Monday, April 04, 2005

Make Her Your Own

It was Spring 1965, and after a nice hot breakfast of malt-o-meal and toast, I would walk with my neighbor and buddy Ken Holstrom to Franklin High School, where we were both juniors, first along Southeast 60th Avenue, past the many bright pink flowering Japanese Plum trees planted by The City of Portland. The fragrances of Spring enhanced our cheerfulness, as we continued down Lincoln, discussing our homework assignments and the latest developments on our varsity basketball team, where Ken was starting center, and I was a reserve guard. For other amusement, I can remember taking turns whistling different songs, silly little arrangements, tongue trilling, dramatic renditions of songs like “The Happy Trumpet”, to make the other person laugh. My favourite was Ken’s very special version of “Alley Cat”, which always cracked us both up, and he seldom made it past the first line of the first verse, before we would be in stitches, tears of laughter streaming down our faces, at 8 a.m.

When at home, I had been a busy little songwriter, accompanying myself on a tiny blond ukelele my grandfather had bought for me, that is, when I wasn’t on the phone with a girl, and man, I was just crankin’ out one hit after another. Songs like, “Time Heals Many Wounds”, “Second Love”, “What Can You Say”, and the topical “Surfin’ Song”, for which I would strum a bed of Am/C, Am/C, then on to the more haunting Am/Em, and sing the ever so poignant.....

“One day....if I can get away...
I’m gonna take my board.....
And make it to the surf.....
Wax my wood and
Rope it to the hood”

That last line always gets me, in it’s cleverness and precise imagery, and of course the song’s melody was brilliant, and catchy, in a monotonal kind of way. I would sing it for my friends, and girlfriends, whether they wanted to hear it or not, when we were just hanging out, or on one of the many beach trips we took in those days, with our 3 or 4 month old official Oregon Driver’s Licenses, and our parent’s car. Serious stuff, bein’ a surfin’ man, and waxing poetic about your life.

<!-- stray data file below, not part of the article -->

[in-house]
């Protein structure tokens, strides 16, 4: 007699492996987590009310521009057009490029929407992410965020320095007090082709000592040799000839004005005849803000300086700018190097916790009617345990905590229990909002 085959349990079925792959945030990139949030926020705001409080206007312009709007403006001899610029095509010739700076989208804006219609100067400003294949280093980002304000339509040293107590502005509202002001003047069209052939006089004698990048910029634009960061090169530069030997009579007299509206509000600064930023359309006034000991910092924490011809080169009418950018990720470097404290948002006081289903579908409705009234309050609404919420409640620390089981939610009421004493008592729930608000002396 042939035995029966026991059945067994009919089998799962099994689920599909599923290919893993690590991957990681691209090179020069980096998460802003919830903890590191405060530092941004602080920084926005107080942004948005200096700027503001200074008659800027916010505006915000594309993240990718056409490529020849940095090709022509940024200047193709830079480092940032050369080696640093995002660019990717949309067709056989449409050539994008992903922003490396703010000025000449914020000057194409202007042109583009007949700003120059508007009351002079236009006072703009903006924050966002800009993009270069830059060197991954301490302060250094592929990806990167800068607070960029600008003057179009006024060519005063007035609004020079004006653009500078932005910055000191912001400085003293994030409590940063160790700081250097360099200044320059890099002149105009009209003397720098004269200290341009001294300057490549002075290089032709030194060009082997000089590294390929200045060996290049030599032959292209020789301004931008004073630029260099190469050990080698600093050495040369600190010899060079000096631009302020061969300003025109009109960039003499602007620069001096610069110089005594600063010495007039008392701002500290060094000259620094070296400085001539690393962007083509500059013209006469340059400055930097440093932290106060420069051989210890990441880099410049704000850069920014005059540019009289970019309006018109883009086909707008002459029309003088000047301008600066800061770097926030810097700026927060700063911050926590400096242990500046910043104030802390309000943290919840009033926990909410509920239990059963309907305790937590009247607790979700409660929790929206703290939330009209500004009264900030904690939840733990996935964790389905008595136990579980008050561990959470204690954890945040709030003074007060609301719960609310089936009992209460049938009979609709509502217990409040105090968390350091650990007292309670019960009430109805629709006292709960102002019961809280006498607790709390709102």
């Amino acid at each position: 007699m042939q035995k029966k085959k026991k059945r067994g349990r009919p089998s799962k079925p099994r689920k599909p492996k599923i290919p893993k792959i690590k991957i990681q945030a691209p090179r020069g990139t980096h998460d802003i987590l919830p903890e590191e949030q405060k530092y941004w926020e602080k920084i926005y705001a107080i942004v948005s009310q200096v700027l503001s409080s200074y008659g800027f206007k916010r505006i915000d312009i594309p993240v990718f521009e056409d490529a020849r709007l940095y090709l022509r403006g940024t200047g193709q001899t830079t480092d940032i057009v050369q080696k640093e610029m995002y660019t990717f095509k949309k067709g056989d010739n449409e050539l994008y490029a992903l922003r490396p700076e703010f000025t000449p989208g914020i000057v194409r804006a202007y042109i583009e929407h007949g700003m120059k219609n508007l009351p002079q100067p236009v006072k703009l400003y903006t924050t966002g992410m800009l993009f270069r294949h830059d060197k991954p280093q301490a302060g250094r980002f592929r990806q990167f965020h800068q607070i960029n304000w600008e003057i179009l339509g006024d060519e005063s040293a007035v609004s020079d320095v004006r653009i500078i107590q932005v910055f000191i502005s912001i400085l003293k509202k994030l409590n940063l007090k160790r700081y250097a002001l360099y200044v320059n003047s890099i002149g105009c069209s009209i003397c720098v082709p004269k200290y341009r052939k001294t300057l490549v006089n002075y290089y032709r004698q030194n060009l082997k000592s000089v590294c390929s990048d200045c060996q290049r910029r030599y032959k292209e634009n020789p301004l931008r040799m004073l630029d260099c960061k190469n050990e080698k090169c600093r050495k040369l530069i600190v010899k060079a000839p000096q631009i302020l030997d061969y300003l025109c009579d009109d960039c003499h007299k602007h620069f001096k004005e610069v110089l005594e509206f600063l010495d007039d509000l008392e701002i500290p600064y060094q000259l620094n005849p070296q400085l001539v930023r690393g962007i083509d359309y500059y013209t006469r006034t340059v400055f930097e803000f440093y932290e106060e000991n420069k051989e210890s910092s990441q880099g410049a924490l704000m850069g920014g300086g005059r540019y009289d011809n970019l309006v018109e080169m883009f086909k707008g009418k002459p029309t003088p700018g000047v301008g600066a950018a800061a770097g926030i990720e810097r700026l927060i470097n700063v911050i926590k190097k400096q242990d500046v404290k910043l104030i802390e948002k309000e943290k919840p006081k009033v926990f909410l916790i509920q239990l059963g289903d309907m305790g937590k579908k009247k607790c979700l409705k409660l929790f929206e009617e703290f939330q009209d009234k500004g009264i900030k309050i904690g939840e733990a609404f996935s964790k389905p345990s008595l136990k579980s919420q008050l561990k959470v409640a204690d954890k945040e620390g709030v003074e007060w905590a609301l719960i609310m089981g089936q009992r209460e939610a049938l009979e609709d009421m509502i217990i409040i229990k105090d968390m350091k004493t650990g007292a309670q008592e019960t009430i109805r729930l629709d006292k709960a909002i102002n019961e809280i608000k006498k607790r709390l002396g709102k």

I admit, I do get a kick out of recalling these songs, and lyrics, and even making light of how ridiculous they sound now.

When I was a junior in high school, I was, of course, first in line for the talent show, held in the auditorium and featuring everyone with any semblance of talent, from the class comedian to the class singer-songwriter-surfin’ man. So I got up there, with my pal Ed Nylander on bongos, and crooned out a couple tunes, “Today (while the blossom still clings to the vine etc.)” and an original titled ”Make Her Your Own”, which, unfortunately, I could still sing and play, and began....

“If you love a girl
And you want her so
Just call her up, take her out
And make her your own”

When we finished, for reasons I have never been able to comprehend, the entire auditorium exploded into standing applause. I wonder if my sister Elaine remembers that moment. It’s embarassing, these days, to reveal that I have actually sung “Make Her Your Own” to a large group, and even stood with a serious look on my face and acted as though I knew what the fuck I was doing. But I must still admit that it was a defining moment. I knew right then and there that rock stardom was right up my alley.
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Pacific Beach, Washington, United States